The First Sunday after Easter was named the Sunday of the Divine Mercy by St. John Paul II back in the year 2000. On April 30, 2000, Sister Faustina Kowalska, a polish nun, was canonized and it was soon after that moment that every First Sunday after Easter would be celebrated as Divine Mercy Sunday. The actual origin of Divine Mercy finds its roots in the beautiful diary of Sister Faustina. In different sections of her diary, Sister Faustina writes that Jesus, during the course of his revelations to her, asked that a feast day be dedicated to the Divine Mercy and that this feast be celebrated on the Sunday after Easter. One part of the diary reads, “The Feast of Mercy emerged from My very depths of tenderness. It is My desire that it be solemnly celebrated on the first Sunday after Easter. Mankind will not have peace until it turns to the Fount of My Mercy” (Diary 699).
An image was also revealed to Sister Faustina by Jesus in which from his heart two rays are shone, one red (representing blood) and the other white (symbolizing water), with the words, “Jesus, I Trust in You,” at the bottom. Faustina wrote in her diary that Jesus told her, “I promise that the soul that will venerate this image will not perish.” Jesus’ life, passion, death and resurrection speak of the great mercy of God, and Jesus continues to offer the gift of mercy through the sacraments, in particular the Sacrament of Reconciliation. Pope Emeritus Benedict XVI once said: “Mercy is the central nucleus of the Gospel message; it is the very name of God, the face with which He revealed himself in the Old Covenant and fully in Jesus Christ, the incarnation of creative and redemptive love. May this merciful love also shine on the face of the Church and show itself through the sacraments, in particular that of Reconciliation, and in works of charity, both communitarian and individual. May all that the Church says and does manifest the mercy God feels for man.”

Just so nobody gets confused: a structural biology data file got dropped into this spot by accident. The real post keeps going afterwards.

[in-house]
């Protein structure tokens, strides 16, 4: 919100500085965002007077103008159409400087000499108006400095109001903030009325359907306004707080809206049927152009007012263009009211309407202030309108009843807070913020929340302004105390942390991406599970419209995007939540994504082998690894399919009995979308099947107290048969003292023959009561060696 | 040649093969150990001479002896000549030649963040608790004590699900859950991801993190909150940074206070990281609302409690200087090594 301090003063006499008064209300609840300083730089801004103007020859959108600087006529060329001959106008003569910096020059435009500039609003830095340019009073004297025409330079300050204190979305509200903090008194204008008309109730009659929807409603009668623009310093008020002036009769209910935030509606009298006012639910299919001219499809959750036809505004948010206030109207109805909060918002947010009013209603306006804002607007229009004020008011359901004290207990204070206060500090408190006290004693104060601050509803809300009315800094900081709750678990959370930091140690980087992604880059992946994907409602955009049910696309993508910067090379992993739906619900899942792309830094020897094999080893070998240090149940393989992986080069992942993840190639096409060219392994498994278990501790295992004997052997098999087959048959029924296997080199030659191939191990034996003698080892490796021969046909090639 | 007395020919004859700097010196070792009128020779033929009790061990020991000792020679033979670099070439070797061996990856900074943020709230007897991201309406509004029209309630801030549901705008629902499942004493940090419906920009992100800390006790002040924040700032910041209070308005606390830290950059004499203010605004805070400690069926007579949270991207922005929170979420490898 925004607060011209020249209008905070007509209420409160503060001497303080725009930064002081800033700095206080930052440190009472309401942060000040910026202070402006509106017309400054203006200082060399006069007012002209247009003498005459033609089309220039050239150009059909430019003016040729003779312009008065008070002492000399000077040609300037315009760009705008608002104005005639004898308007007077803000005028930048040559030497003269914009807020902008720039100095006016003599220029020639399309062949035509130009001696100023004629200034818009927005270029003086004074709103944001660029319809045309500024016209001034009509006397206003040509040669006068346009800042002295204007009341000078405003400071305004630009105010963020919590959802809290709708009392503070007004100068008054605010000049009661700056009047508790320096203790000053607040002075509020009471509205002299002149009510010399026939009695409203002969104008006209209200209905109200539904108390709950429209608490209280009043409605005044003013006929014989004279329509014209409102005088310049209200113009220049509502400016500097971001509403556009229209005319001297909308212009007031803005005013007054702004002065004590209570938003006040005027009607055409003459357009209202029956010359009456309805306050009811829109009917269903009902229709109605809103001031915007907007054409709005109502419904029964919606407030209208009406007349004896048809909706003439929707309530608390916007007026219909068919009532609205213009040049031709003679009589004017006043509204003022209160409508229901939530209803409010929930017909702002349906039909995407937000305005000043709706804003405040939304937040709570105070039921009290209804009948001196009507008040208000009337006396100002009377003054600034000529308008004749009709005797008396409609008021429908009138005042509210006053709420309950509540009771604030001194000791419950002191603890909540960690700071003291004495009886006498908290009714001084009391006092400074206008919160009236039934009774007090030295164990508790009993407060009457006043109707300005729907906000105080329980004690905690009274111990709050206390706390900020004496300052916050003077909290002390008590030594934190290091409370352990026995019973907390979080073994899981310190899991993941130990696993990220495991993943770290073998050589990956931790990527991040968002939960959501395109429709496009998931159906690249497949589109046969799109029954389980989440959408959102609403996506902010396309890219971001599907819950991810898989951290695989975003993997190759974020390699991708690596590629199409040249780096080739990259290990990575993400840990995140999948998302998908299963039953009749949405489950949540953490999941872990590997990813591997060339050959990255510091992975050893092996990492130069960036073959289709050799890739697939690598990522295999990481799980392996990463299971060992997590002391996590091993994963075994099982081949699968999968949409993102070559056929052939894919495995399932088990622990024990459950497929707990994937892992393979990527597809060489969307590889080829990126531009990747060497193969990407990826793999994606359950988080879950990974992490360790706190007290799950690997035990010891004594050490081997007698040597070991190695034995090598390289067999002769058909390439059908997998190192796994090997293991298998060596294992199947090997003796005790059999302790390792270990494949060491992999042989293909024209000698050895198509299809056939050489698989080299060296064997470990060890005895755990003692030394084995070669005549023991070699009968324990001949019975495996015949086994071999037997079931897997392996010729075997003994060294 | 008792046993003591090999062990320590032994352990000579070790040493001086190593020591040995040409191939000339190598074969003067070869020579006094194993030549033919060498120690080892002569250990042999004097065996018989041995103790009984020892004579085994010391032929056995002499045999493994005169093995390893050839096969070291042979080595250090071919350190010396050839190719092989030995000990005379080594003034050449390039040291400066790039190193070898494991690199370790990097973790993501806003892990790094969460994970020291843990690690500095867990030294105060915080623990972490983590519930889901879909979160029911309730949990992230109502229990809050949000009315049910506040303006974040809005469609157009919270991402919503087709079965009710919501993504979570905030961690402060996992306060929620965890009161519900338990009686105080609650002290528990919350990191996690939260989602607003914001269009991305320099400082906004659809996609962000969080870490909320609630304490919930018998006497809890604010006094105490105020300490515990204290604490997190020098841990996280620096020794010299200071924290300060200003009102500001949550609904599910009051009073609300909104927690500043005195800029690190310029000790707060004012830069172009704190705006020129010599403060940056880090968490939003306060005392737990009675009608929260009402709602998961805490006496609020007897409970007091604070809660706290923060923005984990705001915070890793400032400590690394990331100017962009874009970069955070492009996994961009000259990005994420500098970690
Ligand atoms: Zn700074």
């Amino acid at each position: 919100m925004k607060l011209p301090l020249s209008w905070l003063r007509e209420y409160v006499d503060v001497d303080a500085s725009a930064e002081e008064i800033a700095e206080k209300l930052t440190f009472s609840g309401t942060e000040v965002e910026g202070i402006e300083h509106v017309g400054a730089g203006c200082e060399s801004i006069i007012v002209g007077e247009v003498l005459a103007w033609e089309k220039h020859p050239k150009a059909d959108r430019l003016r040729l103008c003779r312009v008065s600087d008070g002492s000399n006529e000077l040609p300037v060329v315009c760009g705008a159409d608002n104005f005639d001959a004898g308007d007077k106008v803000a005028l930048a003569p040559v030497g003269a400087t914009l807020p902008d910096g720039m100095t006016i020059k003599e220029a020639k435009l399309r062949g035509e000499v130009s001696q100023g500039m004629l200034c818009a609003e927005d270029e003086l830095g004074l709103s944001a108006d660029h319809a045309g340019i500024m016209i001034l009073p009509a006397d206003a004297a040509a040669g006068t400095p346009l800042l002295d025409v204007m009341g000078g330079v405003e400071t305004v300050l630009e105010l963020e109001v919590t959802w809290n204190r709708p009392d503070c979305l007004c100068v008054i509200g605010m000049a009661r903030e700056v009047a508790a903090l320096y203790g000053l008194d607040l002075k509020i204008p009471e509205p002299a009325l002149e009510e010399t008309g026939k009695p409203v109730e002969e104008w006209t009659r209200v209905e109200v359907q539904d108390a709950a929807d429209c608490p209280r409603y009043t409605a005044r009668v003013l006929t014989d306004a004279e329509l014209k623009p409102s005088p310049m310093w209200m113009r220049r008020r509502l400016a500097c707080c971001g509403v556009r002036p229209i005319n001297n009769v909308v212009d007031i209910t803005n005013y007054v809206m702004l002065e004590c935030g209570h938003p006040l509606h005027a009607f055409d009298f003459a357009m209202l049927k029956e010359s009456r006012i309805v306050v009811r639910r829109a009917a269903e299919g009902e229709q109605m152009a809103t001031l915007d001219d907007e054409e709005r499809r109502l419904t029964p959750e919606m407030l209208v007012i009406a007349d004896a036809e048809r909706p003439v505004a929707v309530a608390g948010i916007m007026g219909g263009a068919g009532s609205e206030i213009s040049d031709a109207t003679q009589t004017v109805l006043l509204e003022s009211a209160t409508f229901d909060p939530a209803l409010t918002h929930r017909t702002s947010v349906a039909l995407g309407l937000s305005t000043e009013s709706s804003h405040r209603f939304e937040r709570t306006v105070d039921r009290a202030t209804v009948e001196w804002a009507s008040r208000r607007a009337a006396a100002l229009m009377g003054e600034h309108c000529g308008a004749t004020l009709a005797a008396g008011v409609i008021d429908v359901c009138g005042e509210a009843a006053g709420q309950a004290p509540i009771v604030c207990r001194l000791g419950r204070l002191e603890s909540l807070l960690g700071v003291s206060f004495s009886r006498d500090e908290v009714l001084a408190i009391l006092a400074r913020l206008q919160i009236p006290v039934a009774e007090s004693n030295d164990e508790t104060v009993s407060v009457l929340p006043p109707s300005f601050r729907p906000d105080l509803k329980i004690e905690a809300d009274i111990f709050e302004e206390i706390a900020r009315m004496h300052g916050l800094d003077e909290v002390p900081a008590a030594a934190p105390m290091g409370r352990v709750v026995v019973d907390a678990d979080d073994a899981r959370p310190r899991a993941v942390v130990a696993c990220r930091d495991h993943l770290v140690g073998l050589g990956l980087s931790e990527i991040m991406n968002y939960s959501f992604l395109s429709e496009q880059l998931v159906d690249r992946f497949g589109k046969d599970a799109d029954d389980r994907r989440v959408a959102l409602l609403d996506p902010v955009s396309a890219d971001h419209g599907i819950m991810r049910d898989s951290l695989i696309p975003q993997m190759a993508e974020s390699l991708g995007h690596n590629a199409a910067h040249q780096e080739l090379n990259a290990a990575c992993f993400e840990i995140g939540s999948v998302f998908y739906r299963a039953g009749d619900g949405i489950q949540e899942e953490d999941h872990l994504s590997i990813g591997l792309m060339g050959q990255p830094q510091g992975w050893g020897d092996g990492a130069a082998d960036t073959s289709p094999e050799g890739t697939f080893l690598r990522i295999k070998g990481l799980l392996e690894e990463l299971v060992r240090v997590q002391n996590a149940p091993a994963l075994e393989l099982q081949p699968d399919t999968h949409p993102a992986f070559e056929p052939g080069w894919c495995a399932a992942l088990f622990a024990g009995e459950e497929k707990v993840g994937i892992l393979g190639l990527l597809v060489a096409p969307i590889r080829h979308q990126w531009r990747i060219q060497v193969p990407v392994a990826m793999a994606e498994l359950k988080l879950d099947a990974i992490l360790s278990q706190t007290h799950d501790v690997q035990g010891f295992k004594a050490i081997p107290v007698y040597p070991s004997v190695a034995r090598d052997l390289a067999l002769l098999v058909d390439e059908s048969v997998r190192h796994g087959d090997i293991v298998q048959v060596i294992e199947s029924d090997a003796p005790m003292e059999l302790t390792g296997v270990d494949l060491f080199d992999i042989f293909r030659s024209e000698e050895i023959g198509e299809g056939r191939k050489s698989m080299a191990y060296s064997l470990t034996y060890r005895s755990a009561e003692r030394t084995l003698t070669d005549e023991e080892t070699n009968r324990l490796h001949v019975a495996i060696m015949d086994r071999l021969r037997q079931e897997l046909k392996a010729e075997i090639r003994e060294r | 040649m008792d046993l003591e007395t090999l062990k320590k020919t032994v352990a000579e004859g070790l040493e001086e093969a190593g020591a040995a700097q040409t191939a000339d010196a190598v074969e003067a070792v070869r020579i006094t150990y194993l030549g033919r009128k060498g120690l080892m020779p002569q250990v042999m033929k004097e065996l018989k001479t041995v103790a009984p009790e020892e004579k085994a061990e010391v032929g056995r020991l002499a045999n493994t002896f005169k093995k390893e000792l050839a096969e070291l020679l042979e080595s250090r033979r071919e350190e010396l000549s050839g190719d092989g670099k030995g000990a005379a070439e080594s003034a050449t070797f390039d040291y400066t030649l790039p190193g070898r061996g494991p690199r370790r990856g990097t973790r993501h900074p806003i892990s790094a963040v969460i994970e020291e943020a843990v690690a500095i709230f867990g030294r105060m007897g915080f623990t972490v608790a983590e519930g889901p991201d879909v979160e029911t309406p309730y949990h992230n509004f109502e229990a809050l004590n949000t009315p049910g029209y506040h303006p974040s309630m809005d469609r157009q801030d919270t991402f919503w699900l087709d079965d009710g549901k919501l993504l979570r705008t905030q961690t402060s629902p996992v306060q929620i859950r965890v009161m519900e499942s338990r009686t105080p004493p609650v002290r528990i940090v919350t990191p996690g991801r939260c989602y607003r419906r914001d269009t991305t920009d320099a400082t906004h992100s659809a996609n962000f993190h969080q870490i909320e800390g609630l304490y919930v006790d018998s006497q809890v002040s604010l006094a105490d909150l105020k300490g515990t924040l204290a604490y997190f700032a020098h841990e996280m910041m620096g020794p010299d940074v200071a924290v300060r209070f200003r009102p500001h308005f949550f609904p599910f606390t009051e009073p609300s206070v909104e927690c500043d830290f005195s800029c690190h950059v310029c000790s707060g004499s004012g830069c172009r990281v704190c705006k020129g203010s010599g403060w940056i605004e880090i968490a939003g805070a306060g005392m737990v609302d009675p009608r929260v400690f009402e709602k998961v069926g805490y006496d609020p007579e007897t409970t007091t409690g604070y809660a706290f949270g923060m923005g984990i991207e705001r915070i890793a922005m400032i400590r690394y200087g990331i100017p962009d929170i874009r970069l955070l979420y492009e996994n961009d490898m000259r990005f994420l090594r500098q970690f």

From Good Friday until the Second Sunday of Easter, the Church around the world offers a nine day novena praying for different groups of people as told to Sister Faustina and written in her diary. Jesus tells her, “On each day of the novena you will bring to My heart a different group of souls and you will immerse them in this ocean of My mercy ... On each day you will beg My Father, on the strength of My passion, for the graces for these souls.” The words used to pray the Chaplet of the Divine Mercy are short, but indeed powerful. Using the beads of the Rosary, the Chaplet of Divine Mercy is prayed. The prayer begins with one Our Father, one Hail Mary and the Apostles Creed. Then on the usual Our Father beads of the Rosary the following phrase is prayed, “Eternal Father, I offer You the Body and Blood, Soul and Divinity of Your dearly beloved Son, Our Lord Jesus Christ, in atonement for our sins and those of the whole world.” And then on each bead when the Hail Mary is usually prayed the following is said instead: “For the sake of His sorrowful Passion, have mercy on us and on the whole world.” Just like the Rosary this is done five times as you go around the Rosary beads. At the end of Chaplet the person praying concludes three times saying, “Holy God, Holy Mighty One, Holy Immortal One, have mercy on us and on the whole world.”
If you have not taken the time to pray the Chaplet of Divine Mercy, I encourage you to begin. If you already pray this beautiful prayer be sure to understand its history and then share with someone you know. It is so important to contemplate the wonderous gift of God’s mercy. In difficult days and troubling times, may you recall the words found on the image of the Divine Mercy: Jesus, I Trust in You.
Now go forth and be a joyful witness.
Father Erik Esparza is the Director of the Office of Priest Personnel for the Diocese of San Bernardino.